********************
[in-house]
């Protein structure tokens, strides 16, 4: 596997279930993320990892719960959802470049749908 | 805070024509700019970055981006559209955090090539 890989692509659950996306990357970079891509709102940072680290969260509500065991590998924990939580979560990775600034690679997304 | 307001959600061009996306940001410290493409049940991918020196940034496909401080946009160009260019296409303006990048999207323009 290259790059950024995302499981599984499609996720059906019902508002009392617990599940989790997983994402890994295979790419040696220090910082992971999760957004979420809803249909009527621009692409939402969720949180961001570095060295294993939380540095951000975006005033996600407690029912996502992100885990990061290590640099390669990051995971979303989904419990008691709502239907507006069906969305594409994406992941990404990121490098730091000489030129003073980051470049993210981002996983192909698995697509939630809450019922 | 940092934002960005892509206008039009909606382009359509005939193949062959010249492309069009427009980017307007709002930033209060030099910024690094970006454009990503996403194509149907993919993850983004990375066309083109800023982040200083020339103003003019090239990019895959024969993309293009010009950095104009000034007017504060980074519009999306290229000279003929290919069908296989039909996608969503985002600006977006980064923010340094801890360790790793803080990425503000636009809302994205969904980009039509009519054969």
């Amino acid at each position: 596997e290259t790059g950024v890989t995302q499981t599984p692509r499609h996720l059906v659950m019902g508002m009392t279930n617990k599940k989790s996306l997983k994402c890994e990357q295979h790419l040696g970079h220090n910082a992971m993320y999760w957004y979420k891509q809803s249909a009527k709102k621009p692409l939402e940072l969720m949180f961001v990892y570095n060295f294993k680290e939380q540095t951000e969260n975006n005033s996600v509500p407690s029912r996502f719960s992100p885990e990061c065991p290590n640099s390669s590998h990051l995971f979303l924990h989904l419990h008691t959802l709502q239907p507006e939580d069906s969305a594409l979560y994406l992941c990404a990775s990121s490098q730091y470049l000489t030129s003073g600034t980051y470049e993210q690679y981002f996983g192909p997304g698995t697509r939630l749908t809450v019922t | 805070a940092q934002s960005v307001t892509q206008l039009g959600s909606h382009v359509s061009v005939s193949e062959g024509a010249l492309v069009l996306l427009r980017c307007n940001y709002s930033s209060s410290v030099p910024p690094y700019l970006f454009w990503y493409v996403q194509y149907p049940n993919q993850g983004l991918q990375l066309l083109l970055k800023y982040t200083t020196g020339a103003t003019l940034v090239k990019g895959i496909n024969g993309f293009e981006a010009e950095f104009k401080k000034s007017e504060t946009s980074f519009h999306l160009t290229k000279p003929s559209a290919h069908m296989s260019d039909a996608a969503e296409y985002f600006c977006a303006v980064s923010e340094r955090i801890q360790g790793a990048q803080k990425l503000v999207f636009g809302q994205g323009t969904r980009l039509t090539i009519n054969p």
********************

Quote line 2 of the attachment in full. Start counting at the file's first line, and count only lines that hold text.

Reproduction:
């Protein structure tokens, strides 16, 4: 596997279930993320990892719960959802470049749908 | 805070024509700019970055981006559209955090090539 890989692509659950996306990357970079891509709102940072680290969260509500065991590998924990939580979560990775600034690679997304 | 307001959600061009996306940001410290493409049940991918020196940034496909401080946009160009260019296409303006990048999207323009 290259790059950024995302499981599984499609996720059906019902508002009392617990599940989790997983994402890994295979790419040696220090910082992971999760957004979420809803249909009527621009692409939402969720949180961001570095060295294993939380540095951000975006005033996600407690029912996502992100885990990061290590640099390669990051995971979303989904419990008691709502239907507006069906969305594409994406992941990404990121490098730091000489030129003073980051470049993210981002996983192909698995697509939630809450019922 | 940092934002960005892509206008039009909606382009359509005939193949062959010249492309069009427009980017307007709002930033209060030099910024690094970006454009990503996403194509149907993919993850983004990375066309083109800023982040200083020339103003003019090239990019895959024969993309293009010009950095104009000034007017504060980074519009999306290229000279003929290919069908296989039909996608969503985002600006977006980064923010340094801890360790790793803080990425503000636009809302994205969904980009039509009519054969």